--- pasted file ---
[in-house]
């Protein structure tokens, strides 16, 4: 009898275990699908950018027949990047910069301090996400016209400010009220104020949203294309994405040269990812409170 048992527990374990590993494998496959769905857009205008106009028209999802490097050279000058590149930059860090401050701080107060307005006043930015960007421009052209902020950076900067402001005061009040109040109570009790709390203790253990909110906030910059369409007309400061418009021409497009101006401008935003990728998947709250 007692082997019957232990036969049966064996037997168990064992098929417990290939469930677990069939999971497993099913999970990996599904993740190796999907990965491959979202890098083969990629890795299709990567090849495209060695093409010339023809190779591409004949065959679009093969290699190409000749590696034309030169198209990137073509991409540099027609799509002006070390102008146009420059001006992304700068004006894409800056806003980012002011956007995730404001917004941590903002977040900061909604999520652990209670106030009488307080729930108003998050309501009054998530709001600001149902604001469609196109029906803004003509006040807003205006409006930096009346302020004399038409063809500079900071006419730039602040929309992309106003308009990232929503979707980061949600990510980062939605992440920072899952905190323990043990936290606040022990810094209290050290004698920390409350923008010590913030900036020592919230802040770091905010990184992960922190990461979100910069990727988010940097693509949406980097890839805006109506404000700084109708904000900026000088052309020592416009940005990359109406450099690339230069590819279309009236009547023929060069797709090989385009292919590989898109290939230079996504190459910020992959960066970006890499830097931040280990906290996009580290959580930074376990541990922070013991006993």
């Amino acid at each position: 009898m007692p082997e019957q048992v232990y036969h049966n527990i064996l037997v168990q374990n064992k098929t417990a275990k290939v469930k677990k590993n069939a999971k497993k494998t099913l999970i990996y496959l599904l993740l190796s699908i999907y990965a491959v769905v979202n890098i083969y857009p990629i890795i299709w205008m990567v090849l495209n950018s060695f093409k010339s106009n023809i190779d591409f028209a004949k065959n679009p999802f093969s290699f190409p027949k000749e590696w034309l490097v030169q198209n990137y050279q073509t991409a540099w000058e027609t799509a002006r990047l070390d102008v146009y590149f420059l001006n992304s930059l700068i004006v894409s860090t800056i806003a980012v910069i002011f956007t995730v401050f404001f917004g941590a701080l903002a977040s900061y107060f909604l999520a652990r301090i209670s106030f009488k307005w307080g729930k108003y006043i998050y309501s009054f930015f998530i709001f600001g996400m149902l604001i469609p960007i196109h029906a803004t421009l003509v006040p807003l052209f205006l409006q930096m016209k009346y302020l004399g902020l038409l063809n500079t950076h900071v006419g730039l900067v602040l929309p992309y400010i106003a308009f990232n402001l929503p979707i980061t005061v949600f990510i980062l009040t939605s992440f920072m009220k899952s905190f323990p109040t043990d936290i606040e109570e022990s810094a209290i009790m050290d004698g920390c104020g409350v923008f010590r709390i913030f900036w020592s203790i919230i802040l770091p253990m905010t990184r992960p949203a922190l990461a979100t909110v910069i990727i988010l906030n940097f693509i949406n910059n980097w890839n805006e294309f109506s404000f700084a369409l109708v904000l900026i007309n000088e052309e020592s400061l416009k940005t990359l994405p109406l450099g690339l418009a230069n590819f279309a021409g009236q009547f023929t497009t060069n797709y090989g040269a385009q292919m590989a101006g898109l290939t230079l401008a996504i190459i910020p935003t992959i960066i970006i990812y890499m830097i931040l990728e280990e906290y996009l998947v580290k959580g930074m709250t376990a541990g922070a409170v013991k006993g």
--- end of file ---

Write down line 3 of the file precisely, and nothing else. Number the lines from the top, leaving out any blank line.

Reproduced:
């Amino acid at each position: 009898m007692p082997e019957q048992v232990y036969h049966n527990i064996l037997v168990q374990n064992k098929t417990a275990k290939v469930k677990k590993n069939a999971k497993k494998t099913l999970i990996y496959l599904l993740l190796s699908i999907y990965a491959v769905v979202n890098i083969y857009p990629i890795i299709w205008m990567v090849l495209n950018s060695f093409k010339s106009n023809i190779d591409f028209a004949k065959n679009p999802f093969s290699f190409p027949k000749e590696w034309l490097v030169q198209n990137y050279q073509t991409a540099w000058e027609t799509a002006r990047l070390d102008v146009y590149f420059l001006n992304s930059l700068i004006v894409s860090t800056i806003a980012v910069i002011f956007t995730v401050f404001f917004g941590a701080l903002a977040s900061y107060f909604l999520a652990r301090i209670s106030f009488k307005w307080g729930k108003y006043i998050y309501s009054f930015f998530i709001f600001g996400m149902l604001i469609p960007i196109h029906a803004t421009l003509v006040p807003l052209f205006l409006q930096m016209k009346y302020l004399g902020l038409l063809n500079t950076h900071v006419g730039l900067v602040l929309p992309y400010i106003a308009f990232n402001l929503p979707i980061t005061v949600f990510i980062l009040t939605s992440f920072m009220k899952s905190f323990p109040t043990d936290i606040e109570e022990s810094a209290i009790m050290d004698g920390c104020g409350v923008f010590r709390i913030f900036w020592s203790i919230i802040l770091p253990m905010t990184r992960p949203a922190l990461a979100t909110v910069i990727i988010l906030n940097f693509i949406n910059n980097w890839n805006e294309f109506s404000f700084a369409l109708v904000l900026i007309n000088e052309e020592s400061l416009k940005t990359l994405p109406l450099g690339l418009a230069n590819f279309a021409g009236q009547f023929t497009t060069n797709y090989g040269a385009q292919m590989a101006g898109l290939t230079l401008a996504i190459i910020p935003t992959i960066i970006i990812y890499m830097i931040l990728e280990e906290y996009l998947v580290k959580g930074m709250t376990a541990g922070a409170v013991k006993g």